Master of Arts (MA)
Semester of Degree Completion
Ahmed S. Abou-Zaid
This paper investigates the degree of exchange rate and oil prices pass-through to import prices, producer prices, and consumer prices in Canada and United States over the period from 1980 to 2017 using a Structural Vector Auto-Regression (SVAR) model. The results indicate a robust evidence of a positive long-run correlation between exchange rate & oil prices and aggregate price levels. Impulse response function reveals a persistent and incomplete pass-through for both exchange rates and oil prices i.e. 0.20 and 0.04 for Canada and 0.27 and 0.25 for the U.S. That is, greater pass-through exist in an economy which has a more oil import share, more volatile monetary policy, and higher inflation rate. Consistent with impulse response function, variance decomposition reveals that oil price shocks in the United States are the major cause of the variation in the import prices and producer prices, while exchange rate fluctuations explain more of the variation in consumer prices. However, in Canada, import prices are mainly explained by exchange rate fluctuations, while oil price shocks explain the variation in producer and consumer prices.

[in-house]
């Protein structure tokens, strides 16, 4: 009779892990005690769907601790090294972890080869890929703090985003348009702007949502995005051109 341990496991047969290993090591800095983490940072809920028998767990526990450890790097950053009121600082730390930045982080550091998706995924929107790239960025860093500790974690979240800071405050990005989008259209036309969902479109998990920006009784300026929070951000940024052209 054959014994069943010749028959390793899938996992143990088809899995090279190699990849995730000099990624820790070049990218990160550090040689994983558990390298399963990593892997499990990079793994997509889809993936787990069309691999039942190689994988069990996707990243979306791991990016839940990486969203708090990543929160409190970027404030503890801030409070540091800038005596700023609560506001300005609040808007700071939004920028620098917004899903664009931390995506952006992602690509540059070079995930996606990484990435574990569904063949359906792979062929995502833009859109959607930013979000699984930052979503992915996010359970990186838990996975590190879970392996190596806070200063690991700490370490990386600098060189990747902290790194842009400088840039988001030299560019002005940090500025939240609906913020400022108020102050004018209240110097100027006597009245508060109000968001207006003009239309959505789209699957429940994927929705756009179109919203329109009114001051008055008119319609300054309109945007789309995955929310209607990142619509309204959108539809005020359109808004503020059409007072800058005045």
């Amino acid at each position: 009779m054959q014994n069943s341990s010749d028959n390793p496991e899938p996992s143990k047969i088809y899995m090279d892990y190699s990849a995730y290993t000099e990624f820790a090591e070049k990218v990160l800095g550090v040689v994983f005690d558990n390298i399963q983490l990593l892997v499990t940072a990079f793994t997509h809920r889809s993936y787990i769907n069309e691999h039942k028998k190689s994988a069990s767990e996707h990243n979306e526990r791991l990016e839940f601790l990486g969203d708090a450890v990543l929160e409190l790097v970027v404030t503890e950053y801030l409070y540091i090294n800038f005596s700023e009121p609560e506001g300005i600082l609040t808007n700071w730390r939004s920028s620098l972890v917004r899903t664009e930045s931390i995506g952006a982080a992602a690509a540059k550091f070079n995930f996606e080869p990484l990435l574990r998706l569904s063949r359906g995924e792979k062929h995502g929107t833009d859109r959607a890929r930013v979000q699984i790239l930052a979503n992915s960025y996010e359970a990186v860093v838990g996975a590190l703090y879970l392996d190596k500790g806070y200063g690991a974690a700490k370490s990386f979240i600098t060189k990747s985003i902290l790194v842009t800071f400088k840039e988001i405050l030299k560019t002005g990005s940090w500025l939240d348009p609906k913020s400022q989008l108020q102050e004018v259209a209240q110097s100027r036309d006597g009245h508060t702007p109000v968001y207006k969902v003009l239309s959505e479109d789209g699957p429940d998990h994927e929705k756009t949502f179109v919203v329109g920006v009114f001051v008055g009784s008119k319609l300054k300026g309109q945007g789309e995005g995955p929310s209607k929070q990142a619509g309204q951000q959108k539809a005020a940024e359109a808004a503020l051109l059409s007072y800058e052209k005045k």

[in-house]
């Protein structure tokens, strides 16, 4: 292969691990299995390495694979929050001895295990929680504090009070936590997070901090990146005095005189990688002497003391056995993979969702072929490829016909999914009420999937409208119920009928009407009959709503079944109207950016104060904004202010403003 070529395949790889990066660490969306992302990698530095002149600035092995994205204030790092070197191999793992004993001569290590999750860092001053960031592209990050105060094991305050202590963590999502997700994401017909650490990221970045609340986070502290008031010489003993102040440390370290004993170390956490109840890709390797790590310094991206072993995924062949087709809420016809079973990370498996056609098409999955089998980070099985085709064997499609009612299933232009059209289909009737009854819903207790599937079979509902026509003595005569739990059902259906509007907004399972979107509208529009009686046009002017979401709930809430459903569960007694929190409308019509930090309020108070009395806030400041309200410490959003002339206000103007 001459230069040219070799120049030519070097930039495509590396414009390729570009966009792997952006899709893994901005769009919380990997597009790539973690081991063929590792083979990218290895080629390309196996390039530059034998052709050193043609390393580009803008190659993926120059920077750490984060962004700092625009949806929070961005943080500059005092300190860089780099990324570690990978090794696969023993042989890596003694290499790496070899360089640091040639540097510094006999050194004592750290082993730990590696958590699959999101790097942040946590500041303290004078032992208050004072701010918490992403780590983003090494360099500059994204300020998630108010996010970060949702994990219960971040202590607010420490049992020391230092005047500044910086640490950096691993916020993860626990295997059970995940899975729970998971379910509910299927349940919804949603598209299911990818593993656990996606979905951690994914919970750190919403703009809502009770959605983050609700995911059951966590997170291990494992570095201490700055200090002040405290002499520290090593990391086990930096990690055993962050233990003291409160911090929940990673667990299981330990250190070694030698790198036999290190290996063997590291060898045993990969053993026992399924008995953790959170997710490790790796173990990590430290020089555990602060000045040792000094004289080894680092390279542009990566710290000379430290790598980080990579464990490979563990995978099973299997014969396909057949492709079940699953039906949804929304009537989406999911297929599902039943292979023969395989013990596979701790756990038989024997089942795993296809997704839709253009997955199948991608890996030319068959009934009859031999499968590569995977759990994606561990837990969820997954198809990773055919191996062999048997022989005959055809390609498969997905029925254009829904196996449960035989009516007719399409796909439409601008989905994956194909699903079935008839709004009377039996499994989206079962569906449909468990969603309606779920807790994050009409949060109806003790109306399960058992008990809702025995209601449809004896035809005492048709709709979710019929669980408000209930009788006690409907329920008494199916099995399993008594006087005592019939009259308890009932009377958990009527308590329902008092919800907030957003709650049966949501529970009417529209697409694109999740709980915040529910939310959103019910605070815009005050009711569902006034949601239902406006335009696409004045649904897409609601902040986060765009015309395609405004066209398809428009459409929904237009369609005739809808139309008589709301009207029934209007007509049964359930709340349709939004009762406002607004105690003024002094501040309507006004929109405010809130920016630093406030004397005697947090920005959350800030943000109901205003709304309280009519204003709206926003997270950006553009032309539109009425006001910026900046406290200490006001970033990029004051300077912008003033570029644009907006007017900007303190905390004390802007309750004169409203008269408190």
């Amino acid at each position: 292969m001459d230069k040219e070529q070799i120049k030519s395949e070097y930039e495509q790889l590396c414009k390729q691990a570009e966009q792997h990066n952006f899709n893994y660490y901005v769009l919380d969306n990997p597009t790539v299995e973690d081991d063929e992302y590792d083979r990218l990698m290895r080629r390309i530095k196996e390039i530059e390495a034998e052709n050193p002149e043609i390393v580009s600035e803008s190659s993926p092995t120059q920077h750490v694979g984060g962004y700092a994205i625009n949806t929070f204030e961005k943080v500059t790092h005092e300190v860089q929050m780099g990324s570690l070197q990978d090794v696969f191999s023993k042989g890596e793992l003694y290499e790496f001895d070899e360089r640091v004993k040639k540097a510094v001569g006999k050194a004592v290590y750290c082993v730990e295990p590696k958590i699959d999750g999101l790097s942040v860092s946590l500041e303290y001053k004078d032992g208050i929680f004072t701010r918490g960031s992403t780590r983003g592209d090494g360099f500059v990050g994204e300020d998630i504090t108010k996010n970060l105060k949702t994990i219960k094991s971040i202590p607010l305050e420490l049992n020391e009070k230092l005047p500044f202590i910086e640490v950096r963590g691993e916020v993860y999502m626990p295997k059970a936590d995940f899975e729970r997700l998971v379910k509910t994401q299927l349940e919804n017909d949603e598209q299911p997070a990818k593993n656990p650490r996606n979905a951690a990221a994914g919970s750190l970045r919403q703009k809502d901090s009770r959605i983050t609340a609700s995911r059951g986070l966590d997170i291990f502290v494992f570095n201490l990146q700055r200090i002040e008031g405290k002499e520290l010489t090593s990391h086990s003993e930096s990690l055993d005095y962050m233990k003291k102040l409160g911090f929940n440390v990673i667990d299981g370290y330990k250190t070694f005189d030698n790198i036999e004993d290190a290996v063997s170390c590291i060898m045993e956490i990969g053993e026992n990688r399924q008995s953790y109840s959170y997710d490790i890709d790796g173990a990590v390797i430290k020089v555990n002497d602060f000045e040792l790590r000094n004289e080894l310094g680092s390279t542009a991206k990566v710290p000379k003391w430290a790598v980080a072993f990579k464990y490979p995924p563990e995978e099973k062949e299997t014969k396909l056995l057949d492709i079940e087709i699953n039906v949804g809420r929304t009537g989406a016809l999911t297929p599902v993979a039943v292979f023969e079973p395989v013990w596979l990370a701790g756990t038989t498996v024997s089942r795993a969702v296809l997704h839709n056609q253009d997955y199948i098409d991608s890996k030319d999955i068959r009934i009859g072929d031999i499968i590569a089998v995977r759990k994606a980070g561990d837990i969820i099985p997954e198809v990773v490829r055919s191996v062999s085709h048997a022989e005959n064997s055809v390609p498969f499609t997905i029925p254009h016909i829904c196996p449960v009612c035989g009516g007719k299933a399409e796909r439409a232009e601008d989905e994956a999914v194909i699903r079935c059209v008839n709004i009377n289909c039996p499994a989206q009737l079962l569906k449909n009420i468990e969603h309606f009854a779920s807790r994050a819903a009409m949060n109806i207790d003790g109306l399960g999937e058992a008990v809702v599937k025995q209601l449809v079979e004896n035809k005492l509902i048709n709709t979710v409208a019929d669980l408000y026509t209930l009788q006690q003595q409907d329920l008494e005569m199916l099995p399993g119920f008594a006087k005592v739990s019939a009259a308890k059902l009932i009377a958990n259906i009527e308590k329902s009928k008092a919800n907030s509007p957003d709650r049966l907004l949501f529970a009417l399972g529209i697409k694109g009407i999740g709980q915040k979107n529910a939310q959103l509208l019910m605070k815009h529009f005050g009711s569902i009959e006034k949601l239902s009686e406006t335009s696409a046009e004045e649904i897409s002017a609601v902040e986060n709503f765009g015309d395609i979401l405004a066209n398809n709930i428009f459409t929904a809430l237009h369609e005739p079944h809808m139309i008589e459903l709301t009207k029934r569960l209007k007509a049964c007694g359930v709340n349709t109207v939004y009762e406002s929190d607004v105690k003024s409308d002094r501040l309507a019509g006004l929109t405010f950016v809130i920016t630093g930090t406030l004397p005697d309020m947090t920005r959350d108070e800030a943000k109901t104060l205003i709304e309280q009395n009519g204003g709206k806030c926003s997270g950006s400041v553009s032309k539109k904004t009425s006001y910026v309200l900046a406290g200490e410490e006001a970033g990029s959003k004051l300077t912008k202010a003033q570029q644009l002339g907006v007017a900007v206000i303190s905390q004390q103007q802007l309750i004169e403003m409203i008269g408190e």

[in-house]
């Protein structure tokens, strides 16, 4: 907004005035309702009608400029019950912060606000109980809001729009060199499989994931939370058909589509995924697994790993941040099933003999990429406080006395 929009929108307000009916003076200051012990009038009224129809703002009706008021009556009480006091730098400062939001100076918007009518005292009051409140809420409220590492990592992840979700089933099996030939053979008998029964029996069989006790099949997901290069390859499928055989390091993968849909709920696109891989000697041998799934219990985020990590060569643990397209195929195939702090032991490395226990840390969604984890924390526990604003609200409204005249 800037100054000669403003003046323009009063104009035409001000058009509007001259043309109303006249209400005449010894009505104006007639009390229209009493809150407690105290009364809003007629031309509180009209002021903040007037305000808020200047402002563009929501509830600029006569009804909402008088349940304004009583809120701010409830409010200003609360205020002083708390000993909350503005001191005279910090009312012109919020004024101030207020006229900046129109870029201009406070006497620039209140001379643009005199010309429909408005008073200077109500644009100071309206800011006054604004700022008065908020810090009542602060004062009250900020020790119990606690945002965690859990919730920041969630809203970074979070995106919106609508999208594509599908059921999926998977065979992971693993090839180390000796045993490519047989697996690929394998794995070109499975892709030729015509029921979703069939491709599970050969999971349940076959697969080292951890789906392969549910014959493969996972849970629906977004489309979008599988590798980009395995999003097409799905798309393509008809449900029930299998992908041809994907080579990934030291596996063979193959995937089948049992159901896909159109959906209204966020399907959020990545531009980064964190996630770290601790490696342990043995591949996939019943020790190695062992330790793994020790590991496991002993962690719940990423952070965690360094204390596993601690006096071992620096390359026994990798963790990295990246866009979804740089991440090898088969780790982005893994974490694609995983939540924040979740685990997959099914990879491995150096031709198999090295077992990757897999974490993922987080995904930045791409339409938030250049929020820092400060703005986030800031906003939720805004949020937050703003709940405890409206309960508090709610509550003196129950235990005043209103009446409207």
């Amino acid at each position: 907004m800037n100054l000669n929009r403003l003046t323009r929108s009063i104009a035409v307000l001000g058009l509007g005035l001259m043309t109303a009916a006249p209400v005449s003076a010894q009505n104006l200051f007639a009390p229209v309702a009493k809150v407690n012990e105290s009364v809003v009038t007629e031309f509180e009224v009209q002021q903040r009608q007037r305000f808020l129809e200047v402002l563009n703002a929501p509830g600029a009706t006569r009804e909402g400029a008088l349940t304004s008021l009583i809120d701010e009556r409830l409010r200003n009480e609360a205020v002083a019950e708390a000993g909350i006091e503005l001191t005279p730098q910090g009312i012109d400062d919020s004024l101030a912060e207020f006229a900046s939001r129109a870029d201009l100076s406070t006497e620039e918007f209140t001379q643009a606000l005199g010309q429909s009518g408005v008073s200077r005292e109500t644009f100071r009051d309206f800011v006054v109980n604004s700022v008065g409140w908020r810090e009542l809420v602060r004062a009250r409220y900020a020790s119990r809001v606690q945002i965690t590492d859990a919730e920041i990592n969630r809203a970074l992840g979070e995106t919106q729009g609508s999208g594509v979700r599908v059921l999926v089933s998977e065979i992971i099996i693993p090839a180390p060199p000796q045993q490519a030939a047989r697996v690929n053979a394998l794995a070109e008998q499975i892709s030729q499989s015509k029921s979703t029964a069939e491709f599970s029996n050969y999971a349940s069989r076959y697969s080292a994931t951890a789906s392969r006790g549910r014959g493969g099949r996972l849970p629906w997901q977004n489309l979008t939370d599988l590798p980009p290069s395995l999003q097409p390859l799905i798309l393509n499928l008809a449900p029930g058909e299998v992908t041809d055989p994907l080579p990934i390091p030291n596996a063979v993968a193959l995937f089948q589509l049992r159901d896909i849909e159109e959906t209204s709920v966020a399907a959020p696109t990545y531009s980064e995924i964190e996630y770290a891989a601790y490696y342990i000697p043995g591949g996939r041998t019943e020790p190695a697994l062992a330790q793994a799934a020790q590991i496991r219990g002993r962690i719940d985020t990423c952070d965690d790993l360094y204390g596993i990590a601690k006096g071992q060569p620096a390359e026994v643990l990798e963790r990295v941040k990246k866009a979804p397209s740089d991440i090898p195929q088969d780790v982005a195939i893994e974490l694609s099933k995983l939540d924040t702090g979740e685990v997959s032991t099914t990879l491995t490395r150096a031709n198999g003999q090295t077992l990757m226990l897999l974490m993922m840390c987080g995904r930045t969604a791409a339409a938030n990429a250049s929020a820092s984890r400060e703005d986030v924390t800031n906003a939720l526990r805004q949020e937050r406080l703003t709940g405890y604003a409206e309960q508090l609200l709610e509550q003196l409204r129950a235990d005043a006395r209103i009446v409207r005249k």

Aiyash, Eiman, "Shocks Pass-Through to Prices in U.S. and Canada: Evidence from Oil and Exchange Rate Markets" (2018). Masters Theses. 3557.